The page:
In both the Old and New Testaments there is agreement: man was created, and he was created by God. And all the texts imply that the creation of man was an act, an act that was completed at a point in time; there is no intimation of a process involving unlimited time that allowed man to evolve from stage to stage.

Literally the text records that God made “the man” (Heb., ha adam; lit., “the man”), and the Hebrew so reads until Genesis 4:25 where adam (“man” or “Adam”) appears for the first time without the article (There is a question regarding 2:20 and 3:17, 21). Thus, the word that means “man” becomes the name of the man—ha adam is Adam, the man is named Man.

God created man because He willed to create him, not because of a necessity external to Him that required Him to so; therefore, man exists because of purpose, God’s purpose. Thus man’s place in the cosmos is not the result of blind chance or some impersonal power; man exists because God created him and had a purpose in creating him. This in itself gives man profound significance. (See: The God of Creation)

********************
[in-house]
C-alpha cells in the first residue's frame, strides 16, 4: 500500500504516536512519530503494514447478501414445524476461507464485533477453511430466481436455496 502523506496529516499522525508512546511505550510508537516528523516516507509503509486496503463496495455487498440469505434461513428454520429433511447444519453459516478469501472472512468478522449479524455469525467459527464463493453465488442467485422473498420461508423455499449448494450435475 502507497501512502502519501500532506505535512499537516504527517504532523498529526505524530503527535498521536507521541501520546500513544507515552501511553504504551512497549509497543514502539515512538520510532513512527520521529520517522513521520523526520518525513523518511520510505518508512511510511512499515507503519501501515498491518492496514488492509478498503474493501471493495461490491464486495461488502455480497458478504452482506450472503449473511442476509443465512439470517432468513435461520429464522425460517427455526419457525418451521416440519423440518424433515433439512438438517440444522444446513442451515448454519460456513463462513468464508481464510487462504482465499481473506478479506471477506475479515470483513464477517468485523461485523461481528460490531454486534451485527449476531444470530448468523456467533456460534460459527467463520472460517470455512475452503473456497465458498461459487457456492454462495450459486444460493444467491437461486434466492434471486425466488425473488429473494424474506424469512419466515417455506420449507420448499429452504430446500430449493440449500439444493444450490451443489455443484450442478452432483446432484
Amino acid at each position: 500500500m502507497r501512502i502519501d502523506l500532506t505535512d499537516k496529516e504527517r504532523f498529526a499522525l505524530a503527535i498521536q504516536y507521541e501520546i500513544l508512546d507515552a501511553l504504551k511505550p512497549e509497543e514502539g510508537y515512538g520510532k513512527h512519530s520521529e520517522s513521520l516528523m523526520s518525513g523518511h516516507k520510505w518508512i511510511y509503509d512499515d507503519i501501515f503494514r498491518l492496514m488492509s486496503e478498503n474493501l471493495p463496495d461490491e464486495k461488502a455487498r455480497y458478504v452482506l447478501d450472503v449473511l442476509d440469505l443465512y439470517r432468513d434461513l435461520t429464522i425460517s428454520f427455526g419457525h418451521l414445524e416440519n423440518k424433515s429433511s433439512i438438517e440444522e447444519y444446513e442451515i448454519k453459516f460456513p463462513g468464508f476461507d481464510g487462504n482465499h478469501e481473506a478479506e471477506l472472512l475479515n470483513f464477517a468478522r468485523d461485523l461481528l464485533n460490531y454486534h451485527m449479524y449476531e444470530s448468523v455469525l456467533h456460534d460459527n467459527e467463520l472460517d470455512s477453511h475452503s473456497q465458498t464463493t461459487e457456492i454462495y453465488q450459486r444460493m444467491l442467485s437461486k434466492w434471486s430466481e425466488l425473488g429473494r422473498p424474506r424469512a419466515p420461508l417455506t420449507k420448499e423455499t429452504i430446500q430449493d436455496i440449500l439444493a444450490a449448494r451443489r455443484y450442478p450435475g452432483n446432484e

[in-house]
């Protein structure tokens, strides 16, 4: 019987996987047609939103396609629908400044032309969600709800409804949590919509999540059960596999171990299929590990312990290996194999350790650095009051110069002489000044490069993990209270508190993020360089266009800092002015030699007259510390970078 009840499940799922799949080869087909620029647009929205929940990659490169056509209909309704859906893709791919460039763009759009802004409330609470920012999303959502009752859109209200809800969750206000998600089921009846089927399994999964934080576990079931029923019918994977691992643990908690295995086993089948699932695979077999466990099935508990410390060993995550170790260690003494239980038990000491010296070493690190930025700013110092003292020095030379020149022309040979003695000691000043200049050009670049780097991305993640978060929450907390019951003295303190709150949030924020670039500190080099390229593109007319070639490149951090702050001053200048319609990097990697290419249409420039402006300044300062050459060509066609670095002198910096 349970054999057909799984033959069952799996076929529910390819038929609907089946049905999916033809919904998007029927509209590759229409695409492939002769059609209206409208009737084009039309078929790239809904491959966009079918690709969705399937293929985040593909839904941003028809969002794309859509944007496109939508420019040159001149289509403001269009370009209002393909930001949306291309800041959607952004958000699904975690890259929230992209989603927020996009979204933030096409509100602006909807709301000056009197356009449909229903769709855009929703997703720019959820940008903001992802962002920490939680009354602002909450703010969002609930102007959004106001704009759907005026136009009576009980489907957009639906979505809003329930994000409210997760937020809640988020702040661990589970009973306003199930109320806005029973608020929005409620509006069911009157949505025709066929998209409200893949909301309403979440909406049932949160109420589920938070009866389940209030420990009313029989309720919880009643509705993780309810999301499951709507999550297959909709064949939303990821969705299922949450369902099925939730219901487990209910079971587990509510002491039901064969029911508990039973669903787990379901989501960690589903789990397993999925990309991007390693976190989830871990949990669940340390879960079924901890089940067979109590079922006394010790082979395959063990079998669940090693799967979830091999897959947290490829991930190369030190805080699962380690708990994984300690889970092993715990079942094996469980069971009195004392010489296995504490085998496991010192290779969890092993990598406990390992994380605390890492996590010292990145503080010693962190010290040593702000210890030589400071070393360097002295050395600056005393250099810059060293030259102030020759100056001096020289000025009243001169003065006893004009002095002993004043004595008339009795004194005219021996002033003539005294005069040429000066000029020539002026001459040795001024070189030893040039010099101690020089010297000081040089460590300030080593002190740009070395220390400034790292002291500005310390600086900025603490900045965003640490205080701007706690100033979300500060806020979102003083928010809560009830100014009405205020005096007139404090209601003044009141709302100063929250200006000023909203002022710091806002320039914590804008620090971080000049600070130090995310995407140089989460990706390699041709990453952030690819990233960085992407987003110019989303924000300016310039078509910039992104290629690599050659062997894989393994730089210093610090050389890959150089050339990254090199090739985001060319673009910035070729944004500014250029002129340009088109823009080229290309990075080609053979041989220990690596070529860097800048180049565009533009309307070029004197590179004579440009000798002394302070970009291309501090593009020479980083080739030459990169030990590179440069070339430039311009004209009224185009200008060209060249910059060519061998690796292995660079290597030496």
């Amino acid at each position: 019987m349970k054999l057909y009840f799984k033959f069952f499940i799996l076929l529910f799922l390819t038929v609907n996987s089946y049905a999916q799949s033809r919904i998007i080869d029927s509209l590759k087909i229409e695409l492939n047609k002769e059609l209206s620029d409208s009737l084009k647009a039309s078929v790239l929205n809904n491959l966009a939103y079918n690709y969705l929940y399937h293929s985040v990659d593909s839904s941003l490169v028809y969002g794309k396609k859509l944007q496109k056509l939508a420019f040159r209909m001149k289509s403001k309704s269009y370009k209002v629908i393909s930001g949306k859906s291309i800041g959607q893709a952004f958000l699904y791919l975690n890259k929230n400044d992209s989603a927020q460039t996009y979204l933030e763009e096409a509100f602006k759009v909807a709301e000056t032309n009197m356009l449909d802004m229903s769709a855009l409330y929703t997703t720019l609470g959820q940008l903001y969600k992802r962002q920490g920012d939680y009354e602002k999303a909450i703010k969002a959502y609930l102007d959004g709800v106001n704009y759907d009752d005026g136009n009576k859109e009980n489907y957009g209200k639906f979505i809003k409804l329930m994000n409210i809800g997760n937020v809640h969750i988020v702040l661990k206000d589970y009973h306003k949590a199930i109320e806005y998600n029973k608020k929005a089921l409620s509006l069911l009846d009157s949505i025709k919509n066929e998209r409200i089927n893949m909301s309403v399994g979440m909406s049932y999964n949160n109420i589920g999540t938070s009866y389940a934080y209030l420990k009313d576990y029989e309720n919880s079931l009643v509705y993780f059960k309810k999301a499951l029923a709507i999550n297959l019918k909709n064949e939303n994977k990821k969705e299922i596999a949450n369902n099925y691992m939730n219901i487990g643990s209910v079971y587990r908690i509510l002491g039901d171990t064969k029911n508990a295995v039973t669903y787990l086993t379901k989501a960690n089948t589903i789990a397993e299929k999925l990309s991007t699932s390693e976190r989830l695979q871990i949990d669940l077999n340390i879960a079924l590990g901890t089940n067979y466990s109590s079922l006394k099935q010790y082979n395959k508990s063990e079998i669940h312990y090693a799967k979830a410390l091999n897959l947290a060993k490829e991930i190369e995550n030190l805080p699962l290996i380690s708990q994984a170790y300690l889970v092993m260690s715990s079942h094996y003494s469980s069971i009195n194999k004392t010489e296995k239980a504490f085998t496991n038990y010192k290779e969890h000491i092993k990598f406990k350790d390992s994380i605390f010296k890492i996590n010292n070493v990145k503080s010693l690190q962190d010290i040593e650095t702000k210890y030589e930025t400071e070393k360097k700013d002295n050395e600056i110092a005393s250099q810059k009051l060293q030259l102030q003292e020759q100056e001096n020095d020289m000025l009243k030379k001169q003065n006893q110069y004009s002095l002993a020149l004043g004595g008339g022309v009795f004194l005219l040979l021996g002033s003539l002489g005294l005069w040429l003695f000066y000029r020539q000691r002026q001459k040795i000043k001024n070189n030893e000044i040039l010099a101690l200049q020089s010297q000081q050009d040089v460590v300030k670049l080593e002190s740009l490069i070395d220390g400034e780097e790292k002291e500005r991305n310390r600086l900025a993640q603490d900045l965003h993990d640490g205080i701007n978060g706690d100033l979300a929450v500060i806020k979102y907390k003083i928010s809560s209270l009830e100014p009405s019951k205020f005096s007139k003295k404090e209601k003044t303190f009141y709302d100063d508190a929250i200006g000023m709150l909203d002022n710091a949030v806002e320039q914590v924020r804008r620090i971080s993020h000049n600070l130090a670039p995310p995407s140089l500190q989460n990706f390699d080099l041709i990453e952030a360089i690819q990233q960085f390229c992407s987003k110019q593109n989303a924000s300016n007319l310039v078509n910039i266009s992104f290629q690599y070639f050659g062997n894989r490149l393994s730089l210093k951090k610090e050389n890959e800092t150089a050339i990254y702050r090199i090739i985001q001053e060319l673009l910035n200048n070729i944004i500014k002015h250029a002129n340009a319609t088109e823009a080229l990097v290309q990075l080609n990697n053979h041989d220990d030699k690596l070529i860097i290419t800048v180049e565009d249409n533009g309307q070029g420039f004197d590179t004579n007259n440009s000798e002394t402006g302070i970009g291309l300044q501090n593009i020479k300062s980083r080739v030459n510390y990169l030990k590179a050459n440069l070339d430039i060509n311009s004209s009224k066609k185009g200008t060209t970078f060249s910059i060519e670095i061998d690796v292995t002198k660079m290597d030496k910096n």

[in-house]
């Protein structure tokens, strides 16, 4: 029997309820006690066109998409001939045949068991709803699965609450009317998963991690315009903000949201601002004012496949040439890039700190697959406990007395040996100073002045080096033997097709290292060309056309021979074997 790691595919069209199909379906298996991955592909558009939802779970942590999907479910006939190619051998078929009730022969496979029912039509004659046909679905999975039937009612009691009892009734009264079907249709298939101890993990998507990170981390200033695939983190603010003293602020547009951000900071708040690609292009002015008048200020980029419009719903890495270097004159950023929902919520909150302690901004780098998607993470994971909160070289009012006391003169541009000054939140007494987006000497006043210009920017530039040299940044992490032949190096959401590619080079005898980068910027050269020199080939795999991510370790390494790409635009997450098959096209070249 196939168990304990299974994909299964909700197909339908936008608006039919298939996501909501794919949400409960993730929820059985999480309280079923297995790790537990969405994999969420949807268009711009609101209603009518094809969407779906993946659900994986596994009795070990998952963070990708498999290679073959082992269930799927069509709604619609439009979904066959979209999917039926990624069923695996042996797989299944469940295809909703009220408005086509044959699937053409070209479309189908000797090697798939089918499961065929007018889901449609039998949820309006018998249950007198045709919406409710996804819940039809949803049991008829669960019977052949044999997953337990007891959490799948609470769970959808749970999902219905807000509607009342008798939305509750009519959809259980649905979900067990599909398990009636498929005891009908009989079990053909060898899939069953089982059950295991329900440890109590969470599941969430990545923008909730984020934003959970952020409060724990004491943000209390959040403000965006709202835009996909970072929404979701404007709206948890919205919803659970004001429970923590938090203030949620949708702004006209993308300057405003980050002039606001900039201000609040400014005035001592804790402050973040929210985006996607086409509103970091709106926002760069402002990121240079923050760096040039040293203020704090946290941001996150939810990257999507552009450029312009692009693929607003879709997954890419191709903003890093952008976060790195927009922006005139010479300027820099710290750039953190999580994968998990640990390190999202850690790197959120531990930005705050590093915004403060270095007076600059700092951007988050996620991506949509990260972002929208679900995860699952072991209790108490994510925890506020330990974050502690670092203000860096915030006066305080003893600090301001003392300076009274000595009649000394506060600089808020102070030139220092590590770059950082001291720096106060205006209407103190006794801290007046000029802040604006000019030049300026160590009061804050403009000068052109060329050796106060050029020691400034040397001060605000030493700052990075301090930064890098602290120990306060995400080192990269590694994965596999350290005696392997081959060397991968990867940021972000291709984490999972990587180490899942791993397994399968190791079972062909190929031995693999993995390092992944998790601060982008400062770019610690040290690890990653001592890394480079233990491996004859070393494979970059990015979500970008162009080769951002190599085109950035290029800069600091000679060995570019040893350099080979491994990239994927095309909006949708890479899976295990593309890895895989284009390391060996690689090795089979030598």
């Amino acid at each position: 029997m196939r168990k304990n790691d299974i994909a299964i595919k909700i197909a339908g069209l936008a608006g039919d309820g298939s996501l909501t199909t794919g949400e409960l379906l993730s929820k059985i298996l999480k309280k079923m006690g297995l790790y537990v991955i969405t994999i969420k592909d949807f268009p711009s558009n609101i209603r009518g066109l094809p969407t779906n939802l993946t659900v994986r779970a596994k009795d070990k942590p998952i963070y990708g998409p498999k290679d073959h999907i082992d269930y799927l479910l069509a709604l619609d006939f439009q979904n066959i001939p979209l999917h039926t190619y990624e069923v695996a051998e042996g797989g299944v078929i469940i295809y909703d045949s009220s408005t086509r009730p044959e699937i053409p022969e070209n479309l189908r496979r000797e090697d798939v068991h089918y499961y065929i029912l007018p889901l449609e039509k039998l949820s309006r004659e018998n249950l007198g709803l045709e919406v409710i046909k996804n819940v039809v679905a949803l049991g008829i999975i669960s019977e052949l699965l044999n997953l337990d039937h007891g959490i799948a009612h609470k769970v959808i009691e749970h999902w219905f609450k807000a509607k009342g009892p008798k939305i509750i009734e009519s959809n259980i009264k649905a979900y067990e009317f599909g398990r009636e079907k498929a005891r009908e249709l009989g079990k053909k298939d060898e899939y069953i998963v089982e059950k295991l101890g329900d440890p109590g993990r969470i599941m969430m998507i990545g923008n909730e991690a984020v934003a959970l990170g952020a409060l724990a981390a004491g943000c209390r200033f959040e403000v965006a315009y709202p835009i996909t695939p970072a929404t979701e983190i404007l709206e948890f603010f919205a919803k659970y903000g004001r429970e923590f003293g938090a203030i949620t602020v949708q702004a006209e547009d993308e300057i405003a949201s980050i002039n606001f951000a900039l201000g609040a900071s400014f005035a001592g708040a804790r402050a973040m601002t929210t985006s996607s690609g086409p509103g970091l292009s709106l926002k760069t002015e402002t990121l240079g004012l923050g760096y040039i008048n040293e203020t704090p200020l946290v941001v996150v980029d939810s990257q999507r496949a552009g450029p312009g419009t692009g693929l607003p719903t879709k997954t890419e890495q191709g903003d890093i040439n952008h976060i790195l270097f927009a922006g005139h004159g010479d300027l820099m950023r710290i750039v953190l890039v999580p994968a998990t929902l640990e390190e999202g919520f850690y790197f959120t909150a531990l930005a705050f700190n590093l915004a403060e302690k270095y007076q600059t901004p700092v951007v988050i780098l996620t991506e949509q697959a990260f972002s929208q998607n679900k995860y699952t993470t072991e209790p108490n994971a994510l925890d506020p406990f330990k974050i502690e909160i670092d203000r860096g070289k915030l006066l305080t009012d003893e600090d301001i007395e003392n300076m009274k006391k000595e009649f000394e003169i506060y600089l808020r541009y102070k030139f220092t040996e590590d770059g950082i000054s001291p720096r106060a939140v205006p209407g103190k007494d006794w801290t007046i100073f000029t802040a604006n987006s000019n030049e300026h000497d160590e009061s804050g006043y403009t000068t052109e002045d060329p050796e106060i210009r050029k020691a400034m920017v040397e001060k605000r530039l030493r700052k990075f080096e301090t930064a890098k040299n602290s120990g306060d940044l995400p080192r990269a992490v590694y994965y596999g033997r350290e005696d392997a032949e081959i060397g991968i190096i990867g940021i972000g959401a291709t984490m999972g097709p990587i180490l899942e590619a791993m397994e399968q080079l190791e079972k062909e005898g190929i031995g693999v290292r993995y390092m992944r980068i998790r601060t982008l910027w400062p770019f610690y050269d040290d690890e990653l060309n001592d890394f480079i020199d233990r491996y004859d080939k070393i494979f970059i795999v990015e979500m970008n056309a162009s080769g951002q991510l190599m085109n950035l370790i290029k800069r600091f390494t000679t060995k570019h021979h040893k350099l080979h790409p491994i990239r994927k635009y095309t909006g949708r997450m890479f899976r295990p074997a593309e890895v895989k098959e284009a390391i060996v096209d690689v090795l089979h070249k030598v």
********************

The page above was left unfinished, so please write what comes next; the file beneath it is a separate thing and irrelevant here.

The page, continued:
Adam was created by the Trinitarian God. “Let Us make man in Our image” (Gen. 1:26) was God's declaration prior to His creation of man. “Us” and “Our” from God’s utterance have raised much speculation as to their meaning and intent (“Our” is used twice in v. 26). Several suggestions have been made:

* A vestige of polytheistic thinking—a suggestion totally unworthy of the text;

* God is addressing members of His royal court, the angels and other heavenly beings, collectively known as the “sons of God” (Job 1:6);

* The words speak of the fullness of Deity, a plural of majesty;

* The words reflect the deliberation of God within Himself;

* The words are an obvious reference to the Trinity, which is more fully revealed in later Scripture.

Of the above five suggestions, the only acceptable view is the latter, which affirms that in the words, “Us” and “Our,” there is a reference to the Trinity. Of course the fullness of the Trinity is not revealed in this passage, nor is it suggested that Moses had a knowledge of the Godhead that is found in the New Testament. But such observations miss the point, which is that the context of any text is the total text, the Canon. Therefore, in light of the total Revelation from God, it is proper and even necessary to affirm the Trinity in Genesis 1:26, confessing that here is an indication of the plurality in the Godhead.

Leupold observed: